as open infrastructures should be supported; institutions and funders should modernise their researcher evaluation and implement the Declaration on Research Assessment (DORA).

(1) We agree that copyright on publications should stay with the original copyright holder
and not be transferred to publishers. The copyright holder is typically the author and/or institution, which can depend on legal requirements, but is often not explicitly stated. We encourage cOAlition S to recommend the author as copyright holder where legally possible.

(2) We agree that the licence on publications should by default be Creative Commons (CC) Attribution (BY), to maximise benefits of research for society via the right to reuse, modify, and redistribute. We also agree that Non-Commercial (NC) licences are not justifiable for publicly funded works. While Non-Derivative (ND) licences can restrict text-and-data mining (TDM) and Open Education, we disagree that they should not be allowed, because of concerns over misrepresentation and translations in the Humanities and Social Sciences. We encourage cOAlition S to allow researchers to opt out of CC BY for a CC BY-ND licence.

(3) We agree that publications should be identifiable via persistent identifiers (PIDs) and archived via long-term digital preservation programmes. Publications should use PIDs such as Digital Object Identifier (DOI) that enable versioning, and link to underlying data and code and author PIDs such as Open Researcher and Contributor ID (ORCID). Archiving programmes should use multiple data pools and bitstream preservation such as Controlled Lots of Copies Keep Stuff Safe (CLOCKSS). We note that there are other valid options and encourage cOAlition S to specify the requirements for PIDs and for archiving programmes.

(4) We agree that publications should have high-quality metadata that is available under a Public Domain (CC0) licence. This includes information on the publication such as the PID, version, author, copyright holder, licence, open status, and funding as well as information on all citations in the publication. Guidelines by OpenAIRE for publication metadata and by the Initiative for Open Citations (I4OC) for citation metadata are ideal but there are other valid standards. We encourage cOAlition S to specify the required standards for metadata.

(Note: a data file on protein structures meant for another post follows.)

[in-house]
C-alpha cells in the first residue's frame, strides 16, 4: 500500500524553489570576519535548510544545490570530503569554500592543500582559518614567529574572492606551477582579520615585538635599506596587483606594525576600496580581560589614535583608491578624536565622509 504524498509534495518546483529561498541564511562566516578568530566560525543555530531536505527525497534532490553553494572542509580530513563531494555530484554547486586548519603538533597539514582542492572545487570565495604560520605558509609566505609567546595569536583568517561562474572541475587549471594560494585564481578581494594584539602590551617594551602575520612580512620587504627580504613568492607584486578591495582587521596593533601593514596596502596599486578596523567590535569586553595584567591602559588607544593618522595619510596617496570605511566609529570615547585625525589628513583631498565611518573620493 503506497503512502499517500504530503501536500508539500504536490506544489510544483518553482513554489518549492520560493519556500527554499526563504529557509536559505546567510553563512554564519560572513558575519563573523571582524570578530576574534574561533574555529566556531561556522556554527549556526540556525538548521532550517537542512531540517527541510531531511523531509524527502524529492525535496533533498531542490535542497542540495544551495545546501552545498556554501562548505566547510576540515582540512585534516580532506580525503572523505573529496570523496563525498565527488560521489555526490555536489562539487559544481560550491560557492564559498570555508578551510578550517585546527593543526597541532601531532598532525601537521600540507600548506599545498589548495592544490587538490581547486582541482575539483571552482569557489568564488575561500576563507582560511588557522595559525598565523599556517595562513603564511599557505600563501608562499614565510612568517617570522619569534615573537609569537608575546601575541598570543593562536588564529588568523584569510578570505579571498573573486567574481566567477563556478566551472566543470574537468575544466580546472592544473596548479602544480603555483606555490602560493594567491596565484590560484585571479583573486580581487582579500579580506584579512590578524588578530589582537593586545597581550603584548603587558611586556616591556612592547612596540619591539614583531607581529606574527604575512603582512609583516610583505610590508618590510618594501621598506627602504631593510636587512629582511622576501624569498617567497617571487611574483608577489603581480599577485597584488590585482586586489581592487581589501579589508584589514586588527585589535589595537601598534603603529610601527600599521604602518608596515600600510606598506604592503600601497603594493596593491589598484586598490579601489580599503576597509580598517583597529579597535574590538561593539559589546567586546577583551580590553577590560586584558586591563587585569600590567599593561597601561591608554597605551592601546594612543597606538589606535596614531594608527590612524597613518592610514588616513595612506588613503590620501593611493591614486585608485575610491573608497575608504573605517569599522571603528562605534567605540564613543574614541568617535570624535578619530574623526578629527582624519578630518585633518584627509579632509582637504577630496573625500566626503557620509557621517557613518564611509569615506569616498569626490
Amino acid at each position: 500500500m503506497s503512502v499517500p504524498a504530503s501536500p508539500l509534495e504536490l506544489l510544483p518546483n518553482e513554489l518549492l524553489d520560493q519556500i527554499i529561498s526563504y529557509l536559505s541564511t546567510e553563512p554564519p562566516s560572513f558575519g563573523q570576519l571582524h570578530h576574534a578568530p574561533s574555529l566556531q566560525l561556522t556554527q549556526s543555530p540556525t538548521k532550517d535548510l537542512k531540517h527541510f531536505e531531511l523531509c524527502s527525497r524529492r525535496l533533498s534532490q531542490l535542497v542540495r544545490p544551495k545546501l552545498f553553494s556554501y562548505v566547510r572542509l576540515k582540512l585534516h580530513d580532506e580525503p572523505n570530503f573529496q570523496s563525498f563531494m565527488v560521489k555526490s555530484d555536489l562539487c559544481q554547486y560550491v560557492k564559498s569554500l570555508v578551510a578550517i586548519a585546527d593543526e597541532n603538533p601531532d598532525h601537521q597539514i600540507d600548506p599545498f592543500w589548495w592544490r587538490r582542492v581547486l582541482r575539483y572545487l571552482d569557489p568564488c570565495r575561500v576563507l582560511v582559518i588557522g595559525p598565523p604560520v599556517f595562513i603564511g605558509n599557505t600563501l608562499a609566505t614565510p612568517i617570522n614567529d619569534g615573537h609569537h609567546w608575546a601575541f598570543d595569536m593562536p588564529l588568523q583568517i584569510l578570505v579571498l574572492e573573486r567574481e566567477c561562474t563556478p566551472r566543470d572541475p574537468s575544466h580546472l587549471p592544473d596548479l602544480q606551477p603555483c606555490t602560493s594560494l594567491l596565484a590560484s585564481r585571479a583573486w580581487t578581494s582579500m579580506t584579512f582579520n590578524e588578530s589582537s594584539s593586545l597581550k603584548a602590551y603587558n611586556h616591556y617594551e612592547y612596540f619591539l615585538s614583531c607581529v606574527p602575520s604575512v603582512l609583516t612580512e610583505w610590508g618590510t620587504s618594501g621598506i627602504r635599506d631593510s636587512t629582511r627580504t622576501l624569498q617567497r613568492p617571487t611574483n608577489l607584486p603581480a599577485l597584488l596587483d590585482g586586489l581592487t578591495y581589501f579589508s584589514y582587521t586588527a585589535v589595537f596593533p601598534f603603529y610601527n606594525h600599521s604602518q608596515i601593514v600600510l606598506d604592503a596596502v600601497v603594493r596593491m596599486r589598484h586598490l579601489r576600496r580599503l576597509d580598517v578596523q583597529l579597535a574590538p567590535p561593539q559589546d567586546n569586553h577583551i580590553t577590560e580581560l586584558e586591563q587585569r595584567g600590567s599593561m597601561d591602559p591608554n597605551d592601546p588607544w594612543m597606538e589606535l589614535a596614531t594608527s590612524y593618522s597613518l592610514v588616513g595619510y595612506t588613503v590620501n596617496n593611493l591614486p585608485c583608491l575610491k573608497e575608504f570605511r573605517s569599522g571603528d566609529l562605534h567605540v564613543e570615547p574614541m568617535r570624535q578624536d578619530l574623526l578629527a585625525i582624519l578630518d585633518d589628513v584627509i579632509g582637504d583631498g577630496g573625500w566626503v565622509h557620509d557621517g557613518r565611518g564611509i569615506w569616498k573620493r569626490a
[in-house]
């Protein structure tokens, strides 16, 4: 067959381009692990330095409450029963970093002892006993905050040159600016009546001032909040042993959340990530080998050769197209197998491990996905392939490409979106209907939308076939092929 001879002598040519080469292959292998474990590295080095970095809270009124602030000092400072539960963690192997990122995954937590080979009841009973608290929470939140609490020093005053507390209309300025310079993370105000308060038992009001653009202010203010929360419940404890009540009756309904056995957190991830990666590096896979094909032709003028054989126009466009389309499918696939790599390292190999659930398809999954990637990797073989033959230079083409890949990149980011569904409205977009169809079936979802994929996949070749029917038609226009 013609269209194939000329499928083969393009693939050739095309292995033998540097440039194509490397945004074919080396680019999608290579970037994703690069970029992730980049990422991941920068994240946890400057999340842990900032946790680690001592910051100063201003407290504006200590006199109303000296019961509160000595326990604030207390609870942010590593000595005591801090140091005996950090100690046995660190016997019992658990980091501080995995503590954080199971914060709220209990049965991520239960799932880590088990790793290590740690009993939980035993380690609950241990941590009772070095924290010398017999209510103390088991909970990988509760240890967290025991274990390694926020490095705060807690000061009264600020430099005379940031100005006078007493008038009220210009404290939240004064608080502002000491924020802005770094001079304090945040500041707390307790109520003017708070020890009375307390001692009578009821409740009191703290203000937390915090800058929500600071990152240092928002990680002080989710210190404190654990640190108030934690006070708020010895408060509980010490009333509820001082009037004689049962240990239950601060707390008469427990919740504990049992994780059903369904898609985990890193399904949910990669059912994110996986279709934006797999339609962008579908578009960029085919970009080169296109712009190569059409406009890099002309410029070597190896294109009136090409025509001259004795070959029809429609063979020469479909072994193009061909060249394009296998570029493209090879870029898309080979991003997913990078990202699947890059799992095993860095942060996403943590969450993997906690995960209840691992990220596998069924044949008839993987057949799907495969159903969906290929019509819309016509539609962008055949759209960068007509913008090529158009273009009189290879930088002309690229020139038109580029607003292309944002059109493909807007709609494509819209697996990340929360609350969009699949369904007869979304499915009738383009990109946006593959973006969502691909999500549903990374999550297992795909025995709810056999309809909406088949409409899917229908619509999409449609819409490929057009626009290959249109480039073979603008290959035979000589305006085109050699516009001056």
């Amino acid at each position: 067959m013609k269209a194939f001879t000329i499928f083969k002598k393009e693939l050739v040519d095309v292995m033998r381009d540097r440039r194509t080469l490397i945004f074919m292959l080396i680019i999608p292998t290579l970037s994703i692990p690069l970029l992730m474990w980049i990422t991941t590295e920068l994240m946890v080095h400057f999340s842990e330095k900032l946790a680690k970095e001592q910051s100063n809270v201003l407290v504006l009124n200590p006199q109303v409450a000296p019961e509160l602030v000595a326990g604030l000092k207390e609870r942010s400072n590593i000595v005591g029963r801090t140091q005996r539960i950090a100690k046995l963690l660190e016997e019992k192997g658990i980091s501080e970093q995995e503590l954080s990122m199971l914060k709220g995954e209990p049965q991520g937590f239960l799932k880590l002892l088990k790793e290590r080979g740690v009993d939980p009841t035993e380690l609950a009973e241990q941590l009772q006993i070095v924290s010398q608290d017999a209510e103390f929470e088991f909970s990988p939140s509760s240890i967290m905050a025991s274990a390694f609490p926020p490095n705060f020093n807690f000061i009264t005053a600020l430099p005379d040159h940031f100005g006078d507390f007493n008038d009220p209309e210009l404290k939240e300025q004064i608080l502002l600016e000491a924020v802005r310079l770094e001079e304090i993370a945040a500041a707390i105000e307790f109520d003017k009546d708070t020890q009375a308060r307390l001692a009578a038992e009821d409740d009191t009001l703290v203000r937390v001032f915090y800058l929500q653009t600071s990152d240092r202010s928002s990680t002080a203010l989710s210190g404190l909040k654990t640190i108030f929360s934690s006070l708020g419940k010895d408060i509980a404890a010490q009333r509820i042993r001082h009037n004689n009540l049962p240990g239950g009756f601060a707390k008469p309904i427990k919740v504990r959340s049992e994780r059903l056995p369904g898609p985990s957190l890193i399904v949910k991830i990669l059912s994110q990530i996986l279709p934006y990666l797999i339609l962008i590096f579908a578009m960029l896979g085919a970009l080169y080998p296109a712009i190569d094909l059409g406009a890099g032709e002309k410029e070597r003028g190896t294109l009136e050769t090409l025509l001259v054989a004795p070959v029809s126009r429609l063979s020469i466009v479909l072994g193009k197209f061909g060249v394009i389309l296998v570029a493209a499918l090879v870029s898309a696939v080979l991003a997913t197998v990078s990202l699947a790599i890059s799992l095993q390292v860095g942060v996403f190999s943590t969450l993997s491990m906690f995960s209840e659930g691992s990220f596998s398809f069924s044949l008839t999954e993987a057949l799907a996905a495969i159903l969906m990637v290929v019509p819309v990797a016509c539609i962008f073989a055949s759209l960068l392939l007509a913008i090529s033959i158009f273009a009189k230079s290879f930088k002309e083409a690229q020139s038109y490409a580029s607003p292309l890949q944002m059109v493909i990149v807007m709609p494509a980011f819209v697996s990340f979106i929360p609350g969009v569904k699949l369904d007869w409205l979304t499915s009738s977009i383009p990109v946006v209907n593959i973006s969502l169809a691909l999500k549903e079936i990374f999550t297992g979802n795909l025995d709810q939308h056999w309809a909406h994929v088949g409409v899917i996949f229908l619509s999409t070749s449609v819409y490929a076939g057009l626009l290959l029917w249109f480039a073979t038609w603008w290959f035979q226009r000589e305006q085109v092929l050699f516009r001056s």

(5) We agree that the metadata and full text of publications should be machine-readable in
an interoperable format allowing TDM. Extensible Markup Language (XML) Journal Article Tag Suite (JATS) is an ideal format but is technically challenging, and other valid formats exist such as HyperText Markup Language (HTML) or minimally Word, OpenDocument, and LaTeX. We encourage cOAlition S to specify other acceptable publication formats for TDM.

(6) We agree that publishing venues should offer high-quality peer review and register their self-archiving policy in SHERPA/RoMEO , as well as be registered in the Directory of Open Access Journals (DOAJ) and be transparent in their publishing costs and pricing. Peer review should follow standards set by disciplines and the Committee on Publicat ion Ethics (COPE) . We are concerned that DOAJ acting as a sole external gatekeeper could result in a single point of failure (SPOF) for identifying compliant venues. We encourage cOAlition S to
create and maintain a ‘seal of compliance’ for venues in close collaboration with DOAJ.

(7) We agree that article processing charges (APCs) should be paid or supported by cOAlition S where applicable and that there should be equitable waiver/discount policies. The ability to publish should never be constrained by the ability to pay. There should not only be clear regulations for waivers/discounts for authors in low/middle-income countries but also for authors with limited financial means. The planned independent study on publishing costs and pricing will help to determine a reasonable range and cap for APCs. We encourage cOAlition S to develop clear regulations for APCs and for waivers/discounts for authors.